There are many unanswered questions when it comes to future plans for the exam.
This winter, as 1Ls reflect on their first completed semester, 2Ls—who are halfway done— consider what they want to do in the remaining year and a half, and 3Ls think about finishing up their final semester and passing the bar exam, I encourage all of you to think
For all the lawyer jokes out there, and despite there obviously being some particularly rude law students, legal educators, and practicing attorneys, many more regularly practice politeness, especially in their professional roles. Think, for example, of courtesies extended in courts, where attorneys must address judges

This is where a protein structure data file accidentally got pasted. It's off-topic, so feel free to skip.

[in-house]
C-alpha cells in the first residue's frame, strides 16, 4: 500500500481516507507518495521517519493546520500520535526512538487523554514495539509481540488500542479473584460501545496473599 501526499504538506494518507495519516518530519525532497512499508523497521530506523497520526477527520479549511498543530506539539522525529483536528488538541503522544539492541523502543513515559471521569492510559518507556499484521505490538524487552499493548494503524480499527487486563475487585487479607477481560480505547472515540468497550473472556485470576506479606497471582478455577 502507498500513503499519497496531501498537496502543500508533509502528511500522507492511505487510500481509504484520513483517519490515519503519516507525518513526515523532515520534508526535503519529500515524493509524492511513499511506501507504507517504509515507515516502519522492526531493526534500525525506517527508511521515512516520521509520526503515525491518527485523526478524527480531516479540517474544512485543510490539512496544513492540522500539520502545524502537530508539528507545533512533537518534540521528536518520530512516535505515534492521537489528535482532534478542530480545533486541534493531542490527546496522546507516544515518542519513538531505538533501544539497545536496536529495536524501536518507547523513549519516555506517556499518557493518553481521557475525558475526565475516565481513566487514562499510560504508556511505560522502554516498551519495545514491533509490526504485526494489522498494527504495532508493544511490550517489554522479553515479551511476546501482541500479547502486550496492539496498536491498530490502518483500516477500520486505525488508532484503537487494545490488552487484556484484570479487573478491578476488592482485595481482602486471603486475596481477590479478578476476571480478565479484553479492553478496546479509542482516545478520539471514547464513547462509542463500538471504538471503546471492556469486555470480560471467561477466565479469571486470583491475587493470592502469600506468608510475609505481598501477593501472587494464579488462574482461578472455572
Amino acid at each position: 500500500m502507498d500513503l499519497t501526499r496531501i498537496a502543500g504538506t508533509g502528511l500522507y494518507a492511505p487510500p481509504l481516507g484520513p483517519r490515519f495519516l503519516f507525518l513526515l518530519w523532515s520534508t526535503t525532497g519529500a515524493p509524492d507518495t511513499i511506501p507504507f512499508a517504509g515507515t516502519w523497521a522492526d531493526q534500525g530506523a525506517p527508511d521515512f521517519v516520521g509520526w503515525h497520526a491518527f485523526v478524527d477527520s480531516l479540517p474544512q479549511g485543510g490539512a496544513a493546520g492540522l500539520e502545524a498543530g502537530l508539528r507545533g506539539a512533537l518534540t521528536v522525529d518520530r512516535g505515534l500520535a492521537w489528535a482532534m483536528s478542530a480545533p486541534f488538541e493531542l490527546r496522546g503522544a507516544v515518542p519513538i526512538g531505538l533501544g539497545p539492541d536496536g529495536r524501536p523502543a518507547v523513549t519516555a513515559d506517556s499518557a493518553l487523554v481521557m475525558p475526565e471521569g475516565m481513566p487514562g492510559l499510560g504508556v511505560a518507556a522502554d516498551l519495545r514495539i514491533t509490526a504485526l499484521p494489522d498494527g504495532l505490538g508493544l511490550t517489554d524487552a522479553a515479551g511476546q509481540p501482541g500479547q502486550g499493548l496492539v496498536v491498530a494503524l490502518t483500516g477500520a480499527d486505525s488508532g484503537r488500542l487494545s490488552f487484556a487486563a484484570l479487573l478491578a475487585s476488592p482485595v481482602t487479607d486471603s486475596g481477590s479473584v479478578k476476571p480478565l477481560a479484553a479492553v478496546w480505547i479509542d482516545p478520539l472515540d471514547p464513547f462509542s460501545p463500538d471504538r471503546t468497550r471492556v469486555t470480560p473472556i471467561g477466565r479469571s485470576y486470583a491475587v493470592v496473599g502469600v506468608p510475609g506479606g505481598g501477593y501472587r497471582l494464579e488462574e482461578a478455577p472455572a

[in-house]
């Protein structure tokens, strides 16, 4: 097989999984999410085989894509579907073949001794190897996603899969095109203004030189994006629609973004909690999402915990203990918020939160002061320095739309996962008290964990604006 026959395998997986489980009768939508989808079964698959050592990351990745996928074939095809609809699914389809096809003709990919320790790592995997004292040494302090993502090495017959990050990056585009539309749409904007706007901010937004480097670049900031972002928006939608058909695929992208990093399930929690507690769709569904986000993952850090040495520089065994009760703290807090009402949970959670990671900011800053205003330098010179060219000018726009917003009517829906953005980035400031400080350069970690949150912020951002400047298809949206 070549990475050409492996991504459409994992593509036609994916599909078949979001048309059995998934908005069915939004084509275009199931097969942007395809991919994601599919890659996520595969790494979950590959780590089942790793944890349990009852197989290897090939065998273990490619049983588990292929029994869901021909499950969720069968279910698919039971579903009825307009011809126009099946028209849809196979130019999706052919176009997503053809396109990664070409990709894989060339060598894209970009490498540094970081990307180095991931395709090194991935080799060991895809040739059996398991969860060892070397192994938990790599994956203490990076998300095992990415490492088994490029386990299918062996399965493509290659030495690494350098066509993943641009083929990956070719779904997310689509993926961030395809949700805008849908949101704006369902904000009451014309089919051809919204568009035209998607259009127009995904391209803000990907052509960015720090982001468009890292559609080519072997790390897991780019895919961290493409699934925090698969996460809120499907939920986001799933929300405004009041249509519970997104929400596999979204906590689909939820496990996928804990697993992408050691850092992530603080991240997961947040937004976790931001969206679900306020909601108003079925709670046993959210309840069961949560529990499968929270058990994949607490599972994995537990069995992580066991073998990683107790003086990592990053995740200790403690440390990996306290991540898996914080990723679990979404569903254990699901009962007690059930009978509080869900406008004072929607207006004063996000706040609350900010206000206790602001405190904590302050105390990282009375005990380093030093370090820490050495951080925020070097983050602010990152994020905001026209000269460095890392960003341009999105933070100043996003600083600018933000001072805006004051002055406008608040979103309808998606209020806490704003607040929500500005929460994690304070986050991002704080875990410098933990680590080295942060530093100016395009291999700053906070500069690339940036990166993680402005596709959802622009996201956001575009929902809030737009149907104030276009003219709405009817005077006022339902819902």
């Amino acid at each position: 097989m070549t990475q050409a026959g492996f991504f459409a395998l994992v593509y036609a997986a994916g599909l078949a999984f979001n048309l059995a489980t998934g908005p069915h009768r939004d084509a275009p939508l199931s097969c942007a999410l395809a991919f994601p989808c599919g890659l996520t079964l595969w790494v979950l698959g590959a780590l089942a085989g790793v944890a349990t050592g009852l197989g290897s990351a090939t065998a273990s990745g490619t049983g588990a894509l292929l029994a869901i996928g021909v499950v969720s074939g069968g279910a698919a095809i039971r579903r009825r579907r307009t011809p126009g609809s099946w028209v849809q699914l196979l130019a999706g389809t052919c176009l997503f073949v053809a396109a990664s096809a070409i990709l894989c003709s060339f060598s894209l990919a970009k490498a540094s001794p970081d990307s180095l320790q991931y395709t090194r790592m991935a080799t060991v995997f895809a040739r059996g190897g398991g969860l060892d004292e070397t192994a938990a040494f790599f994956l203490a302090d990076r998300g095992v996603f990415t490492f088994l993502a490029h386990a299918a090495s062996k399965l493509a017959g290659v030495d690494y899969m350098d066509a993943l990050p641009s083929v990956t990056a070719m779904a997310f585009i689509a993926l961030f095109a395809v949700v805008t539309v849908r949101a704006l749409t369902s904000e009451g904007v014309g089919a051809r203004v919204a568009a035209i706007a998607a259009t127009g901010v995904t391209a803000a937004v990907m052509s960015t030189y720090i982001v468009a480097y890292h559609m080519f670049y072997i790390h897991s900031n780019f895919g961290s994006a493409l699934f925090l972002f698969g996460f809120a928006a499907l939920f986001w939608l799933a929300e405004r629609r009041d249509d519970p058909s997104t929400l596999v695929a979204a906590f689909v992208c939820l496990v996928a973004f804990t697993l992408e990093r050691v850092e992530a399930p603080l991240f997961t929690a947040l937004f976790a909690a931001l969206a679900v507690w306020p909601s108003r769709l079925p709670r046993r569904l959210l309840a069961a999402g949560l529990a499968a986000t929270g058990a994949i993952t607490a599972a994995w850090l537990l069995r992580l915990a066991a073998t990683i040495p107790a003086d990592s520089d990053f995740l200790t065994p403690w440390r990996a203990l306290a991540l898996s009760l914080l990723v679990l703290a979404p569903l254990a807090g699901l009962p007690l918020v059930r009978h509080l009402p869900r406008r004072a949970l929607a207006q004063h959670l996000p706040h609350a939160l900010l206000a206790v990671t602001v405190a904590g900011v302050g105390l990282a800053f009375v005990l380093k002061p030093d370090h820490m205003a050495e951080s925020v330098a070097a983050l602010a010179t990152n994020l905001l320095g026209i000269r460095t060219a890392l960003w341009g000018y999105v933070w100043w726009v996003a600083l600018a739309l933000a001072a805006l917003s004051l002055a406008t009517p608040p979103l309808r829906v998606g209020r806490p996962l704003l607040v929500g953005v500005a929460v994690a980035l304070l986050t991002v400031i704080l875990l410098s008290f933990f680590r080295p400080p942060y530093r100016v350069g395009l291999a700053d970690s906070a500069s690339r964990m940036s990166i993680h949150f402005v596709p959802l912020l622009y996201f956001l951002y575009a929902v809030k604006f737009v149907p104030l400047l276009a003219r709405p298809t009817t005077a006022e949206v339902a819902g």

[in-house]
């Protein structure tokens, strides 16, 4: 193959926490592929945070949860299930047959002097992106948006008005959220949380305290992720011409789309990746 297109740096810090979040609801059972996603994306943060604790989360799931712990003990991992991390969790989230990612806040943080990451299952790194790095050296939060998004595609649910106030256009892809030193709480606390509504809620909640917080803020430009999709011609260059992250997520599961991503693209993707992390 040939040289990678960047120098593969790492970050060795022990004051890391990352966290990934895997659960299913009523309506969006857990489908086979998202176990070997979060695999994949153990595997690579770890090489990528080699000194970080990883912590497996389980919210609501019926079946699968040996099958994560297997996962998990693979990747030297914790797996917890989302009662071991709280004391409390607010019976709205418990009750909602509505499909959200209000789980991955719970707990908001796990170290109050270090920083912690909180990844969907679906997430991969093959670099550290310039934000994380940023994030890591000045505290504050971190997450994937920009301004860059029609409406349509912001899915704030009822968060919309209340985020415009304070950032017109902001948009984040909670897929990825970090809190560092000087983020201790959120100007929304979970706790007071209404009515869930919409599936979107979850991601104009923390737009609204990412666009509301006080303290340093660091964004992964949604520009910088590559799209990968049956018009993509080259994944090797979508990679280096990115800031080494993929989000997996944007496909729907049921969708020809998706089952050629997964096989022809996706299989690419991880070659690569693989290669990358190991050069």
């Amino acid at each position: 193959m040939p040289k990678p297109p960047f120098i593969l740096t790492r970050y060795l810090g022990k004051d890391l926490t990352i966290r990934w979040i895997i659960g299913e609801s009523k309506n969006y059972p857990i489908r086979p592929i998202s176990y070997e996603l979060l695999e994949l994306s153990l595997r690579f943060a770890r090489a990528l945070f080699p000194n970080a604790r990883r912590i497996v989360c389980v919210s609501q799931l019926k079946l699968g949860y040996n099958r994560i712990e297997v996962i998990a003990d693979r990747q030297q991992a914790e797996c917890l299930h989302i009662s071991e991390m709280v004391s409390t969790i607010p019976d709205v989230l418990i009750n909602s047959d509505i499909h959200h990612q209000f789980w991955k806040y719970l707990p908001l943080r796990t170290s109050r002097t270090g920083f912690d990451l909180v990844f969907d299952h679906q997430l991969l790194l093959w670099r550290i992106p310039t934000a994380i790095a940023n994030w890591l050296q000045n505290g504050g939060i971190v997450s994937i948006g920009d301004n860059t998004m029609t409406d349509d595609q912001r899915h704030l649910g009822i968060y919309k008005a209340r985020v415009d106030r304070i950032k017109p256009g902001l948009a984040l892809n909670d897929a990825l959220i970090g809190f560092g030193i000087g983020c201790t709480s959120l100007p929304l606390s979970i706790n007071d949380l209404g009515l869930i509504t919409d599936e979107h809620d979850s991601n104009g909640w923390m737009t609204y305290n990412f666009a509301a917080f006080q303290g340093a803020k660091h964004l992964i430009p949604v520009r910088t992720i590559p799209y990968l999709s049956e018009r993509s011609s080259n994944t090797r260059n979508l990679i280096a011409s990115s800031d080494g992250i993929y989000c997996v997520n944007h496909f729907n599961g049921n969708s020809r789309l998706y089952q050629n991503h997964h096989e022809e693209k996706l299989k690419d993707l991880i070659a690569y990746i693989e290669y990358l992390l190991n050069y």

In any other year, 2020 law school graduates would have taken the July bar exam and would now be working or looking for law jobs while awaiting bar exam results. But this is no ordinary year. The events of this spring and summer have disrupted nearly everything that seemed routine just months ago.
To thrive academically, and pass the bar exam the first time around, you must combat distractions with enormous discipline. You must be on—mind, body, and spirit. To do this, you need to ruthlessly protect your time and put up walls around everything that steals time and focus from your studies.
How can you reduce distractions and make more time for bar prep? Begin by identifying what takes your time. Below, approximate how many hours per week you spend on each item. Remember, there are only 168 possible hours in any given week. _____ Work (keep
Intensive bar preparation is a “long, strange trip” (apologies to the Grateful Dead). You need your Bar Success GPS—something you don’t want to be frantically pulling together in June and July. Start early. Start now.